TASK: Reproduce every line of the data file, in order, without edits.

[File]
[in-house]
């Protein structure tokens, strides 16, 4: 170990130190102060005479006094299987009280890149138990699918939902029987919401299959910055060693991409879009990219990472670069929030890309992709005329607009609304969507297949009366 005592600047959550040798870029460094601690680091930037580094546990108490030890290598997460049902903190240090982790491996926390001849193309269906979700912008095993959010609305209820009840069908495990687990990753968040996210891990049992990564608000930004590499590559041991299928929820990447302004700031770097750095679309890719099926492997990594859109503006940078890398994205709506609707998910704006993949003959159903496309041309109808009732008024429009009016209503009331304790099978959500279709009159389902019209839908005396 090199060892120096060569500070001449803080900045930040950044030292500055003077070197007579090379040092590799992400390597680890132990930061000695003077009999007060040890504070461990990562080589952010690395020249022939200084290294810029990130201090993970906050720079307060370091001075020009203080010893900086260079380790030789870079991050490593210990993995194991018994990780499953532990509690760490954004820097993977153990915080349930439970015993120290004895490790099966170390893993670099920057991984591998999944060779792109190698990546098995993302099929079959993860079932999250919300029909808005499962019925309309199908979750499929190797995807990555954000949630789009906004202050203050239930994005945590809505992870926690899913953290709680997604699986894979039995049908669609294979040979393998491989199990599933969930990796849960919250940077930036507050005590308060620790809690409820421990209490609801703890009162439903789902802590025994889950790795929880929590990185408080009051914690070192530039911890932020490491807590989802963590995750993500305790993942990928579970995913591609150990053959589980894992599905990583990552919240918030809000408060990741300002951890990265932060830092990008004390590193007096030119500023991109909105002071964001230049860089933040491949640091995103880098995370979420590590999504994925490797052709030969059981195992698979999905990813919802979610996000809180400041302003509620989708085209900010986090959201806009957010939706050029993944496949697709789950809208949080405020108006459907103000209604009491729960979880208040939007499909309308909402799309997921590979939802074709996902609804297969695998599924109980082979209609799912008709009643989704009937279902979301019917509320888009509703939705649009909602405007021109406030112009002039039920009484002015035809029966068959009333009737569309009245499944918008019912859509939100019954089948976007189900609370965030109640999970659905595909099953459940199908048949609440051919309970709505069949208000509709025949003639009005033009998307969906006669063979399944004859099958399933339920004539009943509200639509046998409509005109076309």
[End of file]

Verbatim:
[in-house]
């Protein structure tokens, strides 16, 4: 170990130190102060005479006094299987009280890149138990699918939902029987919401299959910055060693991409879009990219990472670069929030890309992709005329607009609304969507297949009366 005592600047959550040798870029460094601690680091930037580094546990108490030890290598997460049902903190240090982790491996926390001849193309269906979700912008095993959010609305209820009840069908495990687990990753968040996210891990049992990564608000930004590499590559041991299928929820990447302004700031770097750095679309890719099926492997990594859109503006940078890398994205709506609707998910704006993949003959159903496309041309109808009732008024429009009016209503009331304790099978959500279709009159389902019209839908005396 090199060892120096060569500070001449803080900045930040950044030292500055003077070197007579090379040092590799992400390597680890132990930061000695003077009999007060040890504070461990990562080589952010690395020249022939200084290294810029990130201090993970906050720079307060370091001075020009203080010893900086260079380790030789870079991050490593210990993995194991018994990780499953532990509690760490954004820097993977153990915080349930439970015993120290004895490790099966170390893993670099920057991984591998999944060779792109190698990546098995993302099929079959993860079932999250919300029909808005499962019925309309199908979750499929190797995807990555954000949630789009906004202050203050239930994005945590809505992870926690899913953290709680997604699986894979039995049908669609294979040979393998491989199990599933969930990796849960919250940077930036507050005590308060620790809690409820421990209490609801703890009162439903789902802590025994889950790795929880929590990185408080009051914690070192530039911890932020490491807590989802963590995750993500305790993942990928579970995913591609150990053959589980894992599905990583990552919240918030809000408060990741300002951890990265932060830092990008004390590193007096030119500023991109909105002071964001230049860089933040491949640091995103880098995370979420590590999504994925490797052709030969059981195992698979999905990813919802979610996000809180400041302003509620989708085209900010986090959201806009957010939706050029993944496949697709789950809208949080405020108006459907103000209604009491729960979880208040939007499909309308909402799309997921590979939802074709996902609804297969695998599924109980082979209609799912008709009643989704009937279902979301019917509320888009509703939705649009909602405007021109406030112009002039039920009484002015035809029966068959009333009737569309009245499944918008019912859509939100019954089948976007189900609370965030109640999970659905595909099953459940199908048949609440051919309970709505069949208000509709025949003639009005033009998307969906006669063979399944004859099958399933339920004539009943509200639509046998409509005109076309």